Monday, November 4, 2019

The Book Production Blog, Part 1

On the morning of Tuesday, October 29th, I submitted the first draft of my new book, tentatively entitled Teaching Distracted Minds, to my editor at Basic Books, copying my agent on the e-mail. I explained in the body of my message that I was very satisfied with Parts One and Two, but that Part Three still needed a hefty dose of revision. I described Part Three as "ponderous and academic," destined for a 5K-10K word trimming. But I'll take care of it when you send me your revision suggestions, I concluded. I look forward to the feedback.

This is a PARTIAL list documenting the many stages of the book's
revision over the full two years of its composition. Every time
I decided to re-organize or change direction,
I started a new folder to give myself a fresh slate. 
I had no great feeling of satisfaction when I hit "Send," largely because I was so dissatisfied with Part Three, and felt like I had just slapped it together to meet my deadline. I headed upstairs to get ready for school, and stepped into the shower. When I stepped out of it ten minutes later, I knew precisely what I needed to do in order to make the necessary revisions to Part Three. I ran downstairs and sent another e-mail to the editor, asking him to hold off on reading Part Three until I could get him a revision, which I thought would take less than a week. (Authors, right? We're so annoying.)

The actual work I did on the book over the next five days began with my original vision in the shower, but then expanded into some other revisions that continued to tighten everything and make the remaining material pop. I condensed five chapters into four, and excised 8,000 words from the manuscript. (This leaves a good 50,000+ words that I wrote for the book which did not make the final cut. I know from past experience that I'll find ways to re-use some of that material.)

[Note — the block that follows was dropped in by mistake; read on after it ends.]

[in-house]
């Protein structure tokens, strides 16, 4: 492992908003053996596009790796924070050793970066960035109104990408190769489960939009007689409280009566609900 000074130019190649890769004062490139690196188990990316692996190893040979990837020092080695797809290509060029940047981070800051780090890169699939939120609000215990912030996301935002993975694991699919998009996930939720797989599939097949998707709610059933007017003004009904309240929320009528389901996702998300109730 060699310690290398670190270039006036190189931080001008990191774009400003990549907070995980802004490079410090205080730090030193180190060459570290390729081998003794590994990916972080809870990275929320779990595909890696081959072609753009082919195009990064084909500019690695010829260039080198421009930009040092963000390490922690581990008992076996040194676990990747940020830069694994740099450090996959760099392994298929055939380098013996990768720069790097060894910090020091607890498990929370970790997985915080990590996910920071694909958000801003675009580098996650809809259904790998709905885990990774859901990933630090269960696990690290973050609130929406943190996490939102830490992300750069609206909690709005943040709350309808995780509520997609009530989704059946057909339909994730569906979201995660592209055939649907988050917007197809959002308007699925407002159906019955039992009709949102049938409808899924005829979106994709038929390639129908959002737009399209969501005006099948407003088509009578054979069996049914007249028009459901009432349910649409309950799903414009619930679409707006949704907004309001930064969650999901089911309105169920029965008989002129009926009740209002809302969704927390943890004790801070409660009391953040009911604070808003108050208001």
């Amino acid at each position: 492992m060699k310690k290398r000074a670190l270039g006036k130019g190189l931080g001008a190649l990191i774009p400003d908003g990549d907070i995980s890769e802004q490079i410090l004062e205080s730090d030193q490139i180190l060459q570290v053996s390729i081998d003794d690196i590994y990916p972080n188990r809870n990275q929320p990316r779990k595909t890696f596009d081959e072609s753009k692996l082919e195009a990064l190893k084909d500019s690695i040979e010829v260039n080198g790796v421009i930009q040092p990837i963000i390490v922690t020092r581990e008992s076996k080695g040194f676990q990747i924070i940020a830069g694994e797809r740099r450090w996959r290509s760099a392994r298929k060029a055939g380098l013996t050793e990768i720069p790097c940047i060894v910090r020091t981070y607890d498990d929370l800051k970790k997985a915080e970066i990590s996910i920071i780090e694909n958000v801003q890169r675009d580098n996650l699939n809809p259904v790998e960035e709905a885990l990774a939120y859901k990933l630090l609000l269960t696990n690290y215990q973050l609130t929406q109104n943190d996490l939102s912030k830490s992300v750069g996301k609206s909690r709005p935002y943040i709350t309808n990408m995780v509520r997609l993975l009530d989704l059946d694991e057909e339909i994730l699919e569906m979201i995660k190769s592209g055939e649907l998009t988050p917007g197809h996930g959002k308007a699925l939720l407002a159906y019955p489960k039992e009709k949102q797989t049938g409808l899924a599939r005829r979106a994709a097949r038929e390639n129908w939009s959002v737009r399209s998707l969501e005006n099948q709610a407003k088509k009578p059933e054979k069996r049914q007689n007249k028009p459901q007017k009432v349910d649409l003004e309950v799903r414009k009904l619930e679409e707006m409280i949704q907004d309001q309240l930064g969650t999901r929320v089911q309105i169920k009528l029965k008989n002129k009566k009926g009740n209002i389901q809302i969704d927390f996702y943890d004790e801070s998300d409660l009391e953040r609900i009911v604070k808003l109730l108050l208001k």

When I sent the revised version of the book to my editor on Sunday evening, November 3rd, five days after the original submission, I felt the sense of accomplishment that I had been missing. No doubt more revisions are in store, but for now I am satisfied that I have written a thought-provoking book about attention, distraction, and education. Two years after I first started thinking about this book, I still find the subject fascinating--which is important, since I still have to see it through a year's worth of production into an actual book, and at least a couple of years of promotion and speaking after that.

I submitted the book on November 3rd, 2019. Currently the book is scheduled for publication on Tuesday, November 17th, 2020. We chose this date because I'll be giving a keynote lecture at the Original Lilly Conference at the end of that week, and it will provide a nice opportunity to celebrate its publication.

But looking at those dates, you might be asking yourself about that timeline. What happens during that year between submission of the manuscript and the actual publication date? Why on earth does it take so long? Especially in this digital age, it seems like we should be able to produce books more quickly than a year, right?

I was frustrated and confused by the extended timeline of the book production process before I published my first books, when I was especially eager to see my babies get out in the world. But having been through this ringer five times now, and having served as the editor of a book series, I have a much clearer view of the reasons for what can seem like an interminable delay.

How I have missed writing in these beautiful, handmade
journals! They come from Bomo Art in  Budapest;
I discovered them while visiting Central European
University in the spring of 2018.
Over the course of the next year, I'll use this space to provide a monthly update on the book production process from the author's perspective. I hope it can help potential authors gain a better understanding of what they're in for--and I hope it will help them understand how they can take advantage of the production timeline in order to help make their books a success. In December's post, I'll tackle what I find to be the most annoying task in the publication of a book, in spite of its seemingly innocuous title: the author questionnaire.

For now, I'll finish by noting that I love writing books, but I also love being done with them. For the past six months I haven't posted to this blog, submitted an article for the Chronicle of Higher Education, or written a single word in my journal. I'm excited to get back to all of those activities, which I love, and dream about the next big project.

If you have questions, you are also welcome to post them below, and I'll try to address them in a subsequent blog post.

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